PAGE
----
The Washington Post ran an interesting story on Tuesday about two health care experts, Jonathan Adler of Case Western Reserve University and Michael Cannon of the Cato Institute, who believe they have discovered a fatal flaw among the thousands of pages of ObamaCare rules and regulations.
In short, the Affordable Care Act contains language that says only state-based insurance exchanges can transmit subsidies for health insurance, but the federally-established exchanges are supposed to hand out $800 billion in tax credits ???meant to subsidize coverage for low- and middle-income Americans.???
It is, parenthetically, an important measure of ObamaCare???s incompatibility with the American ideal that middle-income Americans are supposed to be dependent upon federal subsidies to get health insurance. The point of the exercise was to beat down the ???middle class??? and make them more dependent on Big Government, not help the tiny minority of people who truly could not obtain health insurance.
This is both a case of poor legislative craftsmanship ??? ???This is a 2,000-page bill that was put together in extraordinarily messy circumstances,??? as Abbe Gluck of Yale University pointed out ??? and ObamaCare???s fundamental dishonesty. Huge amounts of cost and obligation were offloaded onto states, in order to make ObamaCare look like less of a deficit-buster.
But the notion that a missing word or two in the ObamaCare legislation would somehow halt this massive power grab is hopelessly naïve. Words, and laws, with firm definitions are for the little people, not the masters of the almighty centralized State. If you violate an obscure clause of some complicated regulation, you???ll be destroyed, but this lawless Administration will allow itself to be held to no such standard. There will be a bit of nervous laughter, and then the State will proceed to fulfill its desires, expecting absolute obedience (barring specially granted waivers) to the very technicalities it feels free to ignore.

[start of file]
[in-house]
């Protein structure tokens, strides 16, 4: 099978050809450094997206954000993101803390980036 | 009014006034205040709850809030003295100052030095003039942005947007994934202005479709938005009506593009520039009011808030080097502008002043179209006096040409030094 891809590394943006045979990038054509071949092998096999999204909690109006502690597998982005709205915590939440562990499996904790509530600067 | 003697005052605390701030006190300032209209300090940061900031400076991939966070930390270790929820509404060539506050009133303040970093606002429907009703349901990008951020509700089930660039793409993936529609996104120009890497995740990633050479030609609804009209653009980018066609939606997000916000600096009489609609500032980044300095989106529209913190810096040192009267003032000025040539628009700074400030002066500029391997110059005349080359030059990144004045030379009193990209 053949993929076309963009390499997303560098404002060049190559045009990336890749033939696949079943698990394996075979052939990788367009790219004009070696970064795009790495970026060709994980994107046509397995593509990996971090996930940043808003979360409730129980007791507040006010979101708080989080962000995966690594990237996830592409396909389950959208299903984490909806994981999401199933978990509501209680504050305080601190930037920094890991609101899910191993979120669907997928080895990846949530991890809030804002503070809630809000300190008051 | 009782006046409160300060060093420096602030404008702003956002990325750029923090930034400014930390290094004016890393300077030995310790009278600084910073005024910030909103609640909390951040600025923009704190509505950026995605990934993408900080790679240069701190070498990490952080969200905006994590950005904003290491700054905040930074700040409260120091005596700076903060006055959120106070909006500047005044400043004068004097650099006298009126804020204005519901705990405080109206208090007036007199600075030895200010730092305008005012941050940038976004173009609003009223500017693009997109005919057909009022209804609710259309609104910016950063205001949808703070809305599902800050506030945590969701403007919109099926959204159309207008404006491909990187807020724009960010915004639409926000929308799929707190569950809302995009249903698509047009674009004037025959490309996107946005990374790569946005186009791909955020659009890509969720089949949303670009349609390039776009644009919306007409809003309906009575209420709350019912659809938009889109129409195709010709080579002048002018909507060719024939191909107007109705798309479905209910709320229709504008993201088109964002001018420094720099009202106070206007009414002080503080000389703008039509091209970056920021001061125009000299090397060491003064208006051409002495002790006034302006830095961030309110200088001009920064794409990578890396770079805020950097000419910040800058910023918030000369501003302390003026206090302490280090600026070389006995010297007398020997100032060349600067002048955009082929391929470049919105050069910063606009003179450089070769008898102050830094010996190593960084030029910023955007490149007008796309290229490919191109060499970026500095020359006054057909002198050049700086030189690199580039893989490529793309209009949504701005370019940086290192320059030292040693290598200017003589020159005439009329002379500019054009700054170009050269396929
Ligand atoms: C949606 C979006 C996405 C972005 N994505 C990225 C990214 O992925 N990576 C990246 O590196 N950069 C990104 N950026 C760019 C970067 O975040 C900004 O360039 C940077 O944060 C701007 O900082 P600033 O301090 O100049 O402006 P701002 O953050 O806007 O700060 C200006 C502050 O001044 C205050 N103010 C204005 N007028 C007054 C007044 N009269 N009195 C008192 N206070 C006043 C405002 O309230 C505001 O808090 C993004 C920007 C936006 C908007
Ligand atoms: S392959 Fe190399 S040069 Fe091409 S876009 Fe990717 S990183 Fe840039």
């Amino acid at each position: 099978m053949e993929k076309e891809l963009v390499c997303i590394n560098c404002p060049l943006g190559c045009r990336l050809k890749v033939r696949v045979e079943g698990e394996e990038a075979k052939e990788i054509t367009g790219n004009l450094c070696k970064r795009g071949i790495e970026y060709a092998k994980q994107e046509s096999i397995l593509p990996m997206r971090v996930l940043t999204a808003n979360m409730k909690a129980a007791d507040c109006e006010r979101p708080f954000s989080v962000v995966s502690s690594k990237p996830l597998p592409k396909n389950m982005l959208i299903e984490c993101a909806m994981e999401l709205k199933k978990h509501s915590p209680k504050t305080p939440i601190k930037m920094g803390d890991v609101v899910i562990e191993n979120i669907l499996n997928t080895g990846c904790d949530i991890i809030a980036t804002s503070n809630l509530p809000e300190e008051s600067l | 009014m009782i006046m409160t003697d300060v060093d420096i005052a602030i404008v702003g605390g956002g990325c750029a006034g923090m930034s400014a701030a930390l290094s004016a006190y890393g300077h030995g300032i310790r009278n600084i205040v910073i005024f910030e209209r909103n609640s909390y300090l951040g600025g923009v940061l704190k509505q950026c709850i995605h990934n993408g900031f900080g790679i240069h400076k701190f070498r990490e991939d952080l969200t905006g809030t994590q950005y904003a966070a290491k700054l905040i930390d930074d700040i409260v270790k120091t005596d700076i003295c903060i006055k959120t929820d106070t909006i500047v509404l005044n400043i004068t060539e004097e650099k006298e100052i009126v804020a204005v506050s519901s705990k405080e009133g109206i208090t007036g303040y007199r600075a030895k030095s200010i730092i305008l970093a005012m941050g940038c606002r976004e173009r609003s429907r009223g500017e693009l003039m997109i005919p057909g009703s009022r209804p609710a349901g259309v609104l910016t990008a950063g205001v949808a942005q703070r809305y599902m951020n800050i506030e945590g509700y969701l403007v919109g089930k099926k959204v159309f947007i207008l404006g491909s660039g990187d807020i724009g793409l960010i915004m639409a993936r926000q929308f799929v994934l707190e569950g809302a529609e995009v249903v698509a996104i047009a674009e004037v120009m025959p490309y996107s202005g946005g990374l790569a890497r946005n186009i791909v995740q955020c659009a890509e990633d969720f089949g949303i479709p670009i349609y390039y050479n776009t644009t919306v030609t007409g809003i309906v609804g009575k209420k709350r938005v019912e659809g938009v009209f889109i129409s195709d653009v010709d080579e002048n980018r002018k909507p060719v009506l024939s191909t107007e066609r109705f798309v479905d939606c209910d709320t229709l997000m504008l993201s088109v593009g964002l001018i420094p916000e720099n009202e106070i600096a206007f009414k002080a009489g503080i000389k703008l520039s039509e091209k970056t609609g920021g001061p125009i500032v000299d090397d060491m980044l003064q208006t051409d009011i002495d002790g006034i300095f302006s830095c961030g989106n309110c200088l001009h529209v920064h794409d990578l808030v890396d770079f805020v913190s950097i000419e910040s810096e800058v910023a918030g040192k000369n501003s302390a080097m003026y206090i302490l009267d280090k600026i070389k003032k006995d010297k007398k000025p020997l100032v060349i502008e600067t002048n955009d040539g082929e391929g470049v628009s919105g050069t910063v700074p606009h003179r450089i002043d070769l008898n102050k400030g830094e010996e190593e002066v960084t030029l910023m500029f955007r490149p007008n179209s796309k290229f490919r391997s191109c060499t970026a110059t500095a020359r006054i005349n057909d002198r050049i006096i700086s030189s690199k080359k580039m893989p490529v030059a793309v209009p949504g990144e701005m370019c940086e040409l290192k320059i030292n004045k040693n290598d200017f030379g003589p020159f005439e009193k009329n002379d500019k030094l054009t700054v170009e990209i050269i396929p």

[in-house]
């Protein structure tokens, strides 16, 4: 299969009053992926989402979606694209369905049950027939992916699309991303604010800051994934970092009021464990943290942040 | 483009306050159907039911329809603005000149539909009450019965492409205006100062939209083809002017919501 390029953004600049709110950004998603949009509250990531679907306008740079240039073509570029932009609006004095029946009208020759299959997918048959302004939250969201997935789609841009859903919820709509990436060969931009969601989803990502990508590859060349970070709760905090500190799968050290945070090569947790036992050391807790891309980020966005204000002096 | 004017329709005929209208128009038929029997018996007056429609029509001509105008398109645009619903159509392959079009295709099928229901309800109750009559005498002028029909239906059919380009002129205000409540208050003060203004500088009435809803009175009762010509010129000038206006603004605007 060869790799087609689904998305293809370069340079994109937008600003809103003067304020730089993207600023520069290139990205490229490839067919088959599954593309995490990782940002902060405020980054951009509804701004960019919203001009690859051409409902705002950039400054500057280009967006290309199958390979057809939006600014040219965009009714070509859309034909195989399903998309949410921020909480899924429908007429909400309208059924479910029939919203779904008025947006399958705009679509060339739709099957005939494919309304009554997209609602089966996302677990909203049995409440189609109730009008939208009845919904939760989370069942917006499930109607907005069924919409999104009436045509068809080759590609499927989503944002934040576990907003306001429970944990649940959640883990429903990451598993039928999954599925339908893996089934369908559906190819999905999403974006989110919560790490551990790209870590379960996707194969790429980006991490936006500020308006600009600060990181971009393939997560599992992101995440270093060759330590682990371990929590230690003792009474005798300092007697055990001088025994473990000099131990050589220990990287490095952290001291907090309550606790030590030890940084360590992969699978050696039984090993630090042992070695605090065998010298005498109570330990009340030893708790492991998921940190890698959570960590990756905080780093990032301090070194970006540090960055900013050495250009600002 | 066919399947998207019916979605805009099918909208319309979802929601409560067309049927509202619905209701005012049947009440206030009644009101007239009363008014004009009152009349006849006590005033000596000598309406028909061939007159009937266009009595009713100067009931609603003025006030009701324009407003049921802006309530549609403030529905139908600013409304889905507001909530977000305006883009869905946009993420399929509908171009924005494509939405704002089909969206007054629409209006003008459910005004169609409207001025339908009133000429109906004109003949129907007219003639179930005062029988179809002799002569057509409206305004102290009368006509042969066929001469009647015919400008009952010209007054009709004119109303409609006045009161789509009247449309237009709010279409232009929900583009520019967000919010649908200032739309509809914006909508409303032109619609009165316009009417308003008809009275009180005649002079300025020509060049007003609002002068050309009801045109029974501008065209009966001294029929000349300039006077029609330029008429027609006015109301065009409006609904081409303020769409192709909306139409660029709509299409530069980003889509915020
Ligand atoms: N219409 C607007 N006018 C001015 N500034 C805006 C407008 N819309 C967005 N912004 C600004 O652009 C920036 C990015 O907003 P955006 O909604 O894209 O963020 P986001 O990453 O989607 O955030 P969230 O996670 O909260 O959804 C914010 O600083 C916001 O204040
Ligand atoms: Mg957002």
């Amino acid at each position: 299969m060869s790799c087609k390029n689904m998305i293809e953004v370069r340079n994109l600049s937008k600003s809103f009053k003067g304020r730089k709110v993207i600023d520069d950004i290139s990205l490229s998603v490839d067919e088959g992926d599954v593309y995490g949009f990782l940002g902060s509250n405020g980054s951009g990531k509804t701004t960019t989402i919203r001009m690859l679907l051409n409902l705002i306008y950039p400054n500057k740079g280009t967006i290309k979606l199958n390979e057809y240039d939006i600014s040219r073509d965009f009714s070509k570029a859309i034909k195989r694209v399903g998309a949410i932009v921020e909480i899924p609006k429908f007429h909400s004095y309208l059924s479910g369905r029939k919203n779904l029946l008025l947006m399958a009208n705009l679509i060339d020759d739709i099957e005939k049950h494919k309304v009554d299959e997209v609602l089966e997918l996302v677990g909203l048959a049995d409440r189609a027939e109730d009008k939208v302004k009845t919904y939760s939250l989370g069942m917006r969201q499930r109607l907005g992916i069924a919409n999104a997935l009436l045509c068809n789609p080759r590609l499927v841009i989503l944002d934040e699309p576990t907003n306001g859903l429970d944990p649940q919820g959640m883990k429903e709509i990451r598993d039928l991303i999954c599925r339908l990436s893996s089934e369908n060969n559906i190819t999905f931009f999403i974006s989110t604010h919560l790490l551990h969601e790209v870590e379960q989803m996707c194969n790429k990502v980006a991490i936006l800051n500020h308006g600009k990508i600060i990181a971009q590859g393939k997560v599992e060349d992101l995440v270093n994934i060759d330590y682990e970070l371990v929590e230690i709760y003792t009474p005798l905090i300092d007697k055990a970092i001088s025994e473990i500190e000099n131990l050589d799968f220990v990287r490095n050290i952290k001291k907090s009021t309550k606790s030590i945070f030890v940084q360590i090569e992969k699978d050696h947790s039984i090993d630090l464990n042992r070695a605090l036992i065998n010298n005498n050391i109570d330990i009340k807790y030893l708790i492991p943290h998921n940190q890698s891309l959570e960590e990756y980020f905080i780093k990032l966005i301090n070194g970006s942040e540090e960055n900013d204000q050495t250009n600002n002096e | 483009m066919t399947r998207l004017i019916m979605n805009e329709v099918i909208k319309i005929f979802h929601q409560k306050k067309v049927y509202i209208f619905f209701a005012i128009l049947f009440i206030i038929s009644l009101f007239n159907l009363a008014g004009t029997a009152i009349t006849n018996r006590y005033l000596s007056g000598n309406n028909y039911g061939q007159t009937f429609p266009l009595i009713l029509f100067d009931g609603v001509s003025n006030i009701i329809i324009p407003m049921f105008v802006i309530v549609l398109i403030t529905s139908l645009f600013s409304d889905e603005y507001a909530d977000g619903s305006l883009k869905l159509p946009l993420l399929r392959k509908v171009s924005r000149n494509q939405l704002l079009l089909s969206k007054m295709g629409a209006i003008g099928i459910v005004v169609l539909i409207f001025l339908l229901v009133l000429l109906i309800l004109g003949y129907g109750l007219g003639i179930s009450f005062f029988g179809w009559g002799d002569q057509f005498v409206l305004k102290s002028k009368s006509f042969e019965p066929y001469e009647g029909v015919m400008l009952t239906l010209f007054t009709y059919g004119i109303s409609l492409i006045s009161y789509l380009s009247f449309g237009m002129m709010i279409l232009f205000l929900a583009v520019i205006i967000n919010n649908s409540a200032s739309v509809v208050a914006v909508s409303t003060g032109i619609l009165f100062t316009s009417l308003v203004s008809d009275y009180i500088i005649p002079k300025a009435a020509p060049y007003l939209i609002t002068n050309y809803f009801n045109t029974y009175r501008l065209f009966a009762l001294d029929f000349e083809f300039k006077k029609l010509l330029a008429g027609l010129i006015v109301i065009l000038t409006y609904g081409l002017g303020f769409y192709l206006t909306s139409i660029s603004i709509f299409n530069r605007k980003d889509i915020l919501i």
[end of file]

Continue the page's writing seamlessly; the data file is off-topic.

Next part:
The Obama Administration routinely flouts far more explicit legal restrictions, when the President wants something done. Just to cite the most recent example, the Department of Health and Human Services gutted the work requirements of Clinton-era welfare reform by invoking discretion the legislation manifestly did not grant. These people are not going to let a few missing words in an incomprehensible, hastily-drafted bill get in the way of exercising $800 billion worth of new power.
More troubling is that so many of the American people feel inclined to let them get away with it, or at least voice only the most placid objections. Too many of us have accepted the notion that massive, presumably benevolent government powers should not be thwarted by fine points of law. Such people are happy to live within an increasingly complex maze, while their betters float serenely above.